The difference is rooted in the genetic bottleneck the ants encountered on their arrival to the Golden State over a century ago. According to biologist Neil D. Tsutsui, who conducted the DNA study, the ants in California today are all descendants of that founding colony. “It would be as if all of the people in the United States were descended from the Pilgrims who came here in 1620,” he told the Stanford Report in 2004. Instead of competing with one another, generation after generation has worked together to take out native ants and build an immense California colony.

5. Argentine ants protect other insects in exchange for sweet, sweet honeydew.

Argentine ants
Two Argentine ants share a tiny blob of honeydew.
Davefoc, Wikimedia Commons // CC BY-SA 4.0

Argentine ants love to feed on sweet nectar, but flowers and suburban kitchens aren’t the only source of such desirable foodstuffs. Insects that feed on plant sap, like mealybugs, scales, and aphids, naturally excrete sugar-rich liquid “honeydew” from their butts. To secure a steady flow of the sticky-sweet substance, Argentine ants will fight off the predators of their insect chefs, including soldier beetles and midges. They’ll even relocate their honeydew producers to better food sources or microclimates to get the most they can out of their anal secretions.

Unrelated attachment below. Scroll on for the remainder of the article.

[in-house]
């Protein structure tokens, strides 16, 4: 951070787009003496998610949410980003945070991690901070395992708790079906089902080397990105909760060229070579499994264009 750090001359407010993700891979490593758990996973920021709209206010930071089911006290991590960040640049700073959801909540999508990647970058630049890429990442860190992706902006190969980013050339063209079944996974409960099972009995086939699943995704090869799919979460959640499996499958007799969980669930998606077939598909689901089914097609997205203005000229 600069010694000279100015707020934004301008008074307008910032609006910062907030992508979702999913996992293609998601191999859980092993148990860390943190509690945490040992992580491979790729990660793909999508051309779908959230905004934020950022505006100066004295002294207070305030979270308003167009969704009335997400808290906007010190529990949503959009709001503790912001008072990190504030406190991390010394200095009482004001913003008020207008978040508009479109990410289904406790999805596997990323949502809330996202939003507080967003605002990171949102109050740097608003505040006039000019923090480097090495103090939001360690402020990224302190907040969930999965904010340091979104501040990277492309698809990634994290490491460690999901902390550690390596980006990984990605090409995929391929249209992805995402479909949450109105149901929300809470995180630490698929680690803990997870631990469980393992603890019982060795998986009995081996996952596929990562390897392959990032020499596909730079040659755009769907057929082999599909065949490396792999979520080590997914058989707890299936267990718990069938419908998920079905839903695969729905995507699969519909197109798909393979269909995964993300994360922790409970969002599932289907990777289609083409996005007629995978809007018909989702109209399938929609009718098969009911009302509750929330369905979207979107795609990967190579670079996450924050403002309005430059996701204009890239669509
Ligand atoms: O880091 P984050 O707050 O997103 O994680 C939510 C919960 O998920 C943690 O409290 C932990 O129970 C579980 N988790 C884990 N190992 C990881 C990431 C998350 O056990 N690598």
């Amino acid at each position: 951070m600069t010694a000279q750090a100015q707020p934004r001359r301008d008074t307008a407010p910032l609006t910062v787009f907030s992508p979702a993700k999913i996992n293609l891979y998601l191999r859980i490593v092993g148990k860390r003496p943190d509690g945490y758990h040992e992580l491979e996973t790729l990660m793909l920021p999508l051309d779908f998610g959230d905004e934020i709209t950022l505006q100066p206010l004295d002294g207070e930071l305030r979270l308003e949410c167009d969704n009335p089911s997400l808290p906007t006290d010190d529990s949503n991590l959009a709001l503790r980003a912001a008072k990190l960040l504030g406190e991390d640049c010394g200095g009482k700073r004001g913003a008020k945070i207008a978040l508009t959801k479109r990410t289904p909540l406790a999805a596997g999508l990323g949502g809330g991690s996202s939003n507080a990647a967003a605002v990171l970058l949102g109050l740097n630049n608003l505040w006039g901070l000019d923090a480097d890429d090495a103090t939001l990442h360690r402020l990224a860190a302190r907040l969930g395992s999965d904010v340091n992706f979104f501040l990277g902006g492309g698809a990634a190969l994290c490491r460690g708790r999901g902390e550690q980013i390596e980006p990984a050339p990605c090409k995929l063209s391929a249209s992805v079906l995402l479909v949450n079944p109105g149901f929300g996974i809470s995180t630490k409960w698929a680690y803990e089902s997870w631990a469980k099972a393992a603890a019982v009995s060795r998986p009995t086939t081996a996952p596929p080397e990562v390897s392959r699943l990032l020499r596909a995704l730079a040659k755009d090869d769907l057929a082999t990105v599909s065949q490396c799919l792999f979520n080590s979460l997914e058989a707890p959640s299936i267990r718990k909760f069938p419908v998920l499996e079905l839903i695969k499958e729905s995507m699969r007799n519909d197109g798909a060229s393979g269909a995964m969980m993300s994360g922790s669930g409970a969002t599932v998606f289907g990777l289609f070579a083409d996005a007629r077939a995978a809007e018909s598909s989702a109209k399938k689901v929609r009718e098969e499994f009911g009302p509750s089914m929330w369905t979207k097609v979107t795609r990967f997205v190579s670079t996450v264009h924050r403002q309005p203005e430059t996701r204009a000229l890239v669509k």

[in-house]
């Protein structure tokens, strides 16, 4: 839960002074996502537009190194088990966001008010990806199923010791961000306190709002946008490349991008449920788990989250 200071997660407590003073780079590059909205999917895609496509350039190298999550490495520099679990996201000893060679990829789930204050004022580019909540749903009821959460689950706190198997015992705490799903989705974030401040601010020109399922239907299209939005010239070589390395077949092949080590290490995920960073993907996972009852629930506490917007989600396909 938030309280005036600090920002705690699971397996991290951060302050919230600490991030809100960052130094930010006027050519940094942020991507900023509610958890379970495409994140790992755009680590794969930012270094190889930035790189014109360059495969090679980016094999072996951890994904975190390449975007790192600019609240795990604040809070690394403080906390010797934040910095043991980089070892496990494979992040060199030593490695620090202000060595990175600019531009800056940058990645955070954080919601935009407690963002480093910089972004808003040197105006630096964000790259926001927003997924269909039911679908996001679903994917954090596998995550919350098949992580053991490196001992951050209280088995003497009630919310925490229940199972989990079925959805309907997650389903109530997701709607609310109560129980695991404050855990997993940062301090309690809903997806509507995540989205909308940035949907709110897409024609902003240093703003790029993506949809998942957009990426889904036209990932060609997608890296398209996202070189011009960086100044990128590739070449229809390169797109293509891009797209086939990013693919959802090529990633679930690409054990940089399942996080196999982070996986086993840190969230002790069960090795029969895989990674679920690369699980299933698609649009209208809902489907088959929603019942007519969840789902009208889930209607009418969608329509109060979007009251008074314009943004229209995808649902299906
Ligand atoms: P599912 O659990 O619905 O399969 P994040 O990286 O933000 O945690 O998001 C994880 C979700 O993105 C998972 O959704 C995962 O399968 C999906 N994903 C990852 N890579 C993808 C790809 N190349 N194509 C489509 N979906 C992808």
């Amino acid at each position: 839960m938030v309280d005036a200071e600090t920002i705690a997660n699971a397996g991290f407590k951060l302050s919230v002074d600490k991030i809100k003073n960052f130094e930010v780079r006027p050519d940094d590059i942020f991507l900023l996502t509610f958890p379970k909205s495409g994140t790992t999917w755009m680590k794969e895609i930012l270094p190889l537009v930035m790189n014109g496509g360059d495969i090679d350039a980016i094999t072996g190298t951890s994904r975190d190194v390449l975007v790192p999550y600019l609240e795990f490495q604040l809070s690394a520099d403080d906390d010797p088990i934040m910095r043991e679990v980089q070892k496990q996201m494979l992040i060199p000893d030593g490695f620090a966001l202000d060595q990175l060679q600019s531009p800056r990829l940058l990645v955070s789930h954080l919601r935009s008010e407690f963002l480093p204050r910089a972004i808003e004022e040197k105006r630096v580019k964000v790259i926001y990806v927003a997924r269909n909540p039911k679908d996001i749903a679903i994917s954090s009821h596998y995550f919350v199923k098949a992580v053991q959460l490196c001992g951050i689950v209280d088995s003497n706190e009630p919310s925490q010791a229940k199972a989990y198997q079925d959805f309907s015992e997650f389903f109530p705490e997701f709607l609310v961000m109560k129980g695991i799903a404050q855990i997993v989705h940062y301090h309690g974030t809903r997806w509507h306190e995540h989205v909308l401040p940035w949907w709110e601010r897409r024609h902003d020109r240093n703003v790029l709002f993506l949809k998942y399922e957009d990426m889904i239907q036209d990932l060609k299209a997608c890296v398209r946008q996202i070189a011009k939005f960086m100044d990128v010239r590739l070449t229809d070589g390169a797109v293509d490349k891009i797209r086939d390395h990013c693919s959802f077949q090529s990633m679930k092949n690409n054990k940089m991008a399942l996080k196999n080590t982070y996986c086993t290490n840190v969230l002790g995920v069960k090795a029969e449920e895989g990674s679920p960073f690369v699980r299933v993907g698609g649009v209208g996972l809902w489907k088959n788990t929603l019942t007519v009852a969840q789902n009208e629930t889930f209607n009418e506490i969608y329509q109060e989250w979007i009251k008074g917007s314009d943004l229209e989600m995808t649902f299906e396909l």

6. The California Argetine ant supercolony is one-sixth the size of Southern Europe’s.

The California supercolony, which scientists have named the “Californian large,” is only the second-biggest conglomeration of Argentine ants in the world. The biggest colony is found along Southern Europe’s Mediterranean coast, where it stretches 3700 miles from northern Italy to the Atlantic coast of Spain. The ants, introduced around 80 years ago, now number in the billions. Smaller supercolonies also exist in Japan and Australia.

7. Argentine ants are second only to humans in their scale of world domination.

In 2009, researchers discovered that Argentine ants from three of the world’s largest supercolonies (Southern Europe, California, and Japan) are so closely related that they actually form a single mega-colony. The study, led by Eriki Sunamura from the University of Tokyo, found that when placed together, ants from the three supercolonies refused to fight. Instead, they rubbed antennae in greeting the way L. humile does when interacting with genetically-related individuals.